And, thirdly, the government’s negotiating tactics in a broader sense seemed to confirm this impression. In what even opponents describe as a pessimistic exercise in Brexit damage limitation, May and her “Brexit Cabinet” — this policy is being run from Downing Street — made the following errors:
(1) From the first, they agreed to negotiate under duress. When the EU said that it would not talk about a future trade agreement until after London had agreed to pay a hefty exit bill, she should have responded that all issues would be on the table from the start, to be discussed in simultaneous negotiations. According to the former Tory leader, Michael Howard, also a distinguished lawyer, the EU was violating its own rules in demanding this progression. But if this was a bluff by Brussels, no one called it. And by agreeing to the skewed timetable laid down by Brussels, May failed to capitalize on the EU’s greatest weakness in the talks — its need for money to finance a looming budgetary deficit that Brexit will aggravate. Instead, she offered to pay one estimated exit bill of $20 billion, and when that was turned down, she doubled the figure. All this signaled future weakness by the Brits.
May failed to capitalize on the EU’s greatest weakness in the talks — its need for money to finance a looming budgetary deficit that Brexit will aggravate.
(2) May had always said that “no deal would be better than a bad deal.” Whether or not that’s true — it surely depends on the terms of both deals — it’s a declaration designed to get the best terms possible from the other side. For it to work, however, there has to be some evidence that the Brits would actually walk away from a bad deal by, for instance, making serious financial and regulatory provision for a Brexit under which the U.K. would trade with the EU and others under WTO rules. As we have seen, however, so far neither May nor her colleagues have done that. On the contrary, Chancellor Philip Hammond initially refused to provide finance for a WTO Brexit because he thought it was an unlikely outcome. A public outcry forced him to change his mind, but the damage had been done. He had revealed the Treasury’s thinking, which was that since a no-deal Brexit was unthinkable, Britain would have to accept whatever terms the EU laid down. That told Brussels all they needed to know.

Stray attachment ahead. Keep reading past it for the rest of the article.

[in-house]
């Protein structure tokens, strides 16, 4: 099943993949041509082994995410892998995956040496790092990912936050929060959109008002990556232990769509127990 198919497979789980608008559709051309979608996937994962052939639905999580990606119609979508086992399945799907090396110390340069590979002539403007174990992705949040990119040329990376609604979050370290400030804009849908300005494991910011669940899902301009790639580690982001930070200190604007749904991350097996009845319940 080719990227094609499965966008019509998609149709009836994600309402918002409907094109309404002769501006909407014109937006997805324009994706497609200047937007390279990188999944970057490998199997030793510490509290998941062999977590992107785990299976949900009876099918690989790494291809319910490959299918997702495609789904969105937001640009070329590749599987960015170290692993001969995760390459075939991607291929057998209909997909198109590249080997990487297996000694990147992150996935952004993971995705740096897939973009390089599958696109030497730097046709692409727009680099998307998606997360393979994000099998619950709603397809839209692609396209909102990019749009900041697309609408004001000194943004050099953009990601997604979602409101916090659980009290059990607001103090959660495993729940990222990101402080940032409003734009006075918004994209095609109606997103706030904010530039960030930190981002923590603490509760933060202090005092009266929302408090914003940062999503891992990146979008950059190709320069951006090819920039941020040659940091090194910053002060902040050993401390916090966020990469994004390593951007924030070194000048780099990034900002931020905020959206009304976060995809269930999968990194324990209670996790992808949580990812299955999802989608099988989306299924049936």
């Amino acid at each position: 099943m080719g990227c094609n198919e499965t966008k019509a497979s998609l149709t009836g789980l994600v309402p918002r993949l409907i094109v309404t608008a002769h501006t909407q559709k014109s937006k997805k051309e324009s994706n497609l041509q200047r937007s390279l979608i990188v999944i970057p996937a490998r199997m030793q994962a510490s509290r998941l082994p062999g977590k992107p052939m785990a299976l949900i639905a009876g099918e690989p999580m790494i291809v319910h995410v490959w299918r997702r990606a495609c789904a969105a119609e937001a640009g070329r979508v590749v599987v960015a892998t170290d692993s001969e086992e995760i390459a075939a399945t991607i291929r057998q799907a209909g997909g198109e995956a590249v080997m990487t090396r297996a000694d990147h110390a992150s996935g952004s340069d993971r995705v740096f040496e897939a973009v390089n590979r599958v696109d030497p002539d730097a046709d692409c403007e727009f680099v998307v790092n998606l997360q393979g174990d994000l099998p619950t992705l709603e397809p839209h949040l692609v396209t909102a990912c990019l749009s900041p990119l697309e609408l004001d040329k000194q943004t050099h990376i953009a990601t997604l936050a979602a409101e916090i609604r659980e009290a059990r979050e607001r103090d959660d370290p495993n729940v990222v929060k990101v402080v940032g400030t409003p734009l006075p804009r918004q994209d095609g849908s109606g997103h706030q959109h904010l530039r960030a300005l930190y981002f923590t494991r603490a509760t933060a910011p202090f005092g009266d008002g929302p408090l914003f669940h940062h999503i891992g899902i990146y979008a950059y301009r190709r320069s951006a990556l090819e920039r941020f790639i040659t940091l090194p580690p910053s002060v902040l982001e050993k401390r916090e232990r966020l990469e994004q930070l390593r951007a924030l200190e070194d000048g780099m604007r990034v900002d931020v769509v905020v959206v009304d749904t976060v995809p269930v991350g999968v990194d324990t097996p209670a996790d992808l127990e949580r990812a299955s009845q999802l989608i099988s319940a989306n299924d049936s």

(3) The rhetorical packaging of the Brexit case has been defensive, apologetic, and regretful when it should have been confident and optimistic. In attempts to reassure both European and domestic opinion, ministers have coined the term “a deep and very special relationship” to describe Britain’s relationship with the EU and Europe more generally. This is a phrase that could mean everything or nothing. The U.K. has relationships with several international partners — the U.S., the Commonwealth, the EU, NATO, non-EU European countries, the Anglosphere, etc., etc. — and would probably produce adjectives suggesting warm friendship between any of them as dictated by the needs of the situation. Here the phrase is meant to reassure that though Britain is leaving the EU, the country will keep many ties with a wider “Europe.” That’s true enough, but the phrase exaggerates the specialness of Britain’s ties with Europe. They are not as important strategically as ties with the U.S., nor as culturally important as ties with Canada, Australia, and New Zealand, nor even as economically important as ties with non-EU countries, which now account for 56 per cent of UK trade. And given that most remarks about Britain from the EU during the negotiations have been hostile or dismissive, to keep insisting on the warmth of U.K.–EU relations has a feel of pleading that is feeble and counterproductive.